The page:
China's Slowdown Could Be a Plus for U.S. and Europe in the End

  • Lower commodity prices seen as windfall for Western consumers
  • Biggest risk from China is global financial-market contagion

A pedestrian holding an umbrella walks past buildings illuminated at night in the Lujiazui district of Shanghai, China, on Thursday, Oct. 29, 2015.

Photographer: Qilai Shen/Bloomberg

China’s slowdown is blamed for causing everything from global market turmoil to falling sales of crocodile-skin handbags. Some even say it could trigger a global recession.

Yet the slowest growth in 25 years in the world’s second-biggest economy is proving a boost for consumers and companies in Western Europe and the U.S., according to Neville Hill, co-head of global economics and strategy at Credit Suisse Group AG in London.

Here’s why. When China grew at double-digit rates, its voracious demand for materials drove up commodity and energy prices. That hurt the buying power of consumers in Western economies and weighed on corporate sentiment as rising costs hurt profits.

Now, that situation is being reversed. Plunging commodity prices are boosting European and American shoppers and spurring corporate earnings growth.

“It’s actually been quite a powerful windfall,” Hill said in an interview Tuesday in Shanghai. “There’s been a very powerful trade shock in terms of the developed world and against the emerging markets.”

Meantime, China’s factory-gate deflation and lower export prices are making everything from T-shirts, tools, toys and TVs cheaper, allowing U.S. and European shoppers to spend more at local restaurants and theaters.

‘Good Deflation’

"China is exporting deflation, but for the West it’s good deflation rather than bad deflation in that the cost of the stuff we buy has gone down, but the price we receive for our labor has gone up," Hill said.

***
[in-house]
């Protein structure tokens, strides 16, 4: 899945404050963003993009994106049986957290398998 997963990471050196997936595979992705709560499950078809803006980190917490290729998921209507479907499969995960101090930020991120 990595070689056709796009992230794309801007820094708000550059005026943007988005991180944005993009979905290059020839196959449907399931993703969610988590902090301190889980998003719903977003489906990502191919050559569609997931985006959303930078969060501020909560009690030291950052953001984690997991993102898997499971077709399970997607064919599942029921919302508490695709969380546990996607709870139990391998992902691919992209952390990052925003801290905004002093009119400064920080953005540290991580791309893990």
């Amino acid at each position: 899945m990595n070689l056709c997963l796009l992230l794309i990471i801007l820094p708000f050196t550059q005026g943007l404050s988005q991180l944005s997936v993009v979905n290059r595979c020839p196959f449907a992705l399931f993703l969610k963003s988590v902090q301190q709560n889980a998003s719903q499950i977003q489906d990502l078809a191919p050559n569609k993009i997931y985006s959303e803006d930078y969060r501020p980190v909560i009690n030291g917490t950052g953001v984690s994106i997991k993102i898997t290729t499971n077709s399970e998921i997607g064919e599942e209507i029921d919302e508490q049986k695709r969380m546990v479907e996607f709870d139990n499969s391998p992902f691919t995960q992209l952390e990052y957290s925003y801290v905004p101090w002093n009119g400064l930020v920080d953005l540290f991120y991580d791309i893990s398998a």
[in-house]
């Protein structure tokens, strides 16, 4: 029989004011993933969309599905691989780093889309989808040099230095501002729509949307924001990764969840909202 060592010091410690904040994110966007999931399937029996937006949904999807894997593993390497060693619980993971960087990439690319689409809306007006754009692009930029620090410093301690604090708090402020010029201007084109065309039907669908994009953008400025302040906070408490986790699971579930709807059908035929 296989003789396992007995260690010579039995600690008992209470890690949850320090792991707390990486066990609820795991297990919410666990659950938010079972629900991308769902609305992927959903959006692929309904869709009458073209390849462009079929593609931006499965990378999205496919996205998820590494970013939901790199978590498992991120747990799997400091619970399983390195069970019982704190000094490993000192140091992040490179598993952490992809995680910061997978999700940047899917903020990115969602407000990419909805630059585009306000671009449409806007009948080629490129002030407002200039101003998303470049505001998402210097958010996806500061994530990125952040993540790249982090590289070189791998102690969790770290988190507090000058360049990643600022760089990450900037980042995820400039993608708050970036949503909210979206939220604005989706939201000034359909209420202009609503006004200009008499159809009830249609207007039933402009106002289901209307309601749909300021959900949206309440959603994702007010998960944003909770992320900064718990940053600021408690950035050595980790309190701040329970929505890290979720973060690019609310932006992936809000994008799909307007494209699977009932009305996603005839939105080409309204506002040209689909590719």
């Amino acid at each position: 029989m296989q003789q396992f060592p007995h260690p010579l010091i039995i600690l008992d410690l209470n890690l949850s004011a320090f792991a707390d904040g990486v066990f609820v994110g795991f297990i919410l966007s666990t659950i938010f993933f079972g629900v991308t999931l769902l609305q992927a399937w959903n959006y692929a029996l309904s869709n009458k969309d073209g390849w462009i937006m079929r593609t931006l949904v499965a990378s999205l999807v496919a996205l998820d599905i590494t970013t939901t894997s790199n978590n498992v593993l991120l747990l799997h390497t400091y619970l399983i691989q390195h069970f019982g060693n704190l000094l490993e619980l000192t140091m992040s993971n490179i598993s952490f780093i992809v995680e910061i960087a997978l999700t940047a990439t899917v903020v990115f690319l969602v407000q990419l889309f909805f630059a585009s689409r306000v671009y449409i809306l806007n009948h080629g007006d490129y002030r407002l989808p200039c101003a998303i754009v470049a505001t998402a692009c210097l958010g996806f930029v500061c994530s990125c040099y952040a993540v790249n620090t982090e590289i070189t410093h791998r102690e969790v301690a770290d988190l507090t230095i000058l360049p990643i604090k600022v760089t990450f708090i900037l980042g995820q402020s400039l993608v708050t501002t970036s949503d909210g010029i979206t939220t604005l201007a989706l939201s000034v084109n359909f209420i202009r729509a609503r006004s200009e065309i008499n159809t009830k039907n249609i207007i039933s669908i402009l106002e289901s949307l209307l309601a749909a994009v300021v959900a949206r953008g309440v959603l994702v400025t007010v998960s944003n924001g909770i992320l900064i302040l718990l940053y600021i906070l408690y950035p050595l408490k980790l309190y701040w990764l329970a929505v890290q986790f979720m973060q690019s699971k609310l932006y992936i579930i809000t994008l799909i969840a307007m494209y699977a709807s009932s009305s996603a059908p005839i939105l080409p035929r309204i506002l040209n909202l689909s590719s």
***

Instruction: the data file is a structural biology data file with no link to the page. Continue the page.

The argument is nuanced. Hill said emerging markets in Asia will continue to suffer from China’s weakness and commodity exporters like Brazil and South Africa will hurt.

Another risk is financial-market sentiment. A steeper slowdown in China could cause global jitters and spark a sell-off around the world, Hill said.

But for big Western economies whose share of exports to China is only a small part of their gross domestic product, like the U.S., he sees the negative impact as manageable.

Real Incomes

“China’s slowdown has been associated with this drop in commodity prices that has allowed for a much better-balanced pattern of global growth in which demand in the U.S. and Europe has been boosted by the increase in real incomes that we’ve seen,” Hill said.

China’s GDP rose 6.9 percent in the three months through September from a year earlier, the slowest quarterly expansion since the first three months of 2009. For the year, growth is on pace to be the weakest since 1990. President Xi Jinping on Tuesday said average annual growth should be no less than 6.5 percent in the next five years, a target described as "quite ambitious" by Larry Hu, head of China economics at Macquarie Securities Ltd. in Hong Kong.

Xi’s government is transforming the $10 trillion-plus economy from one driven by debt-fueled investment and exports into a more sustainable one led by consumer spending and services. That shift means there’s less demand for commodities.

For Europe and the U.S., a recent improvement in growth “has been thanks to weaker commodity prices,” Hill said. “It’s the other side of the coin from Brazil."

— With assistance by Enda Curran

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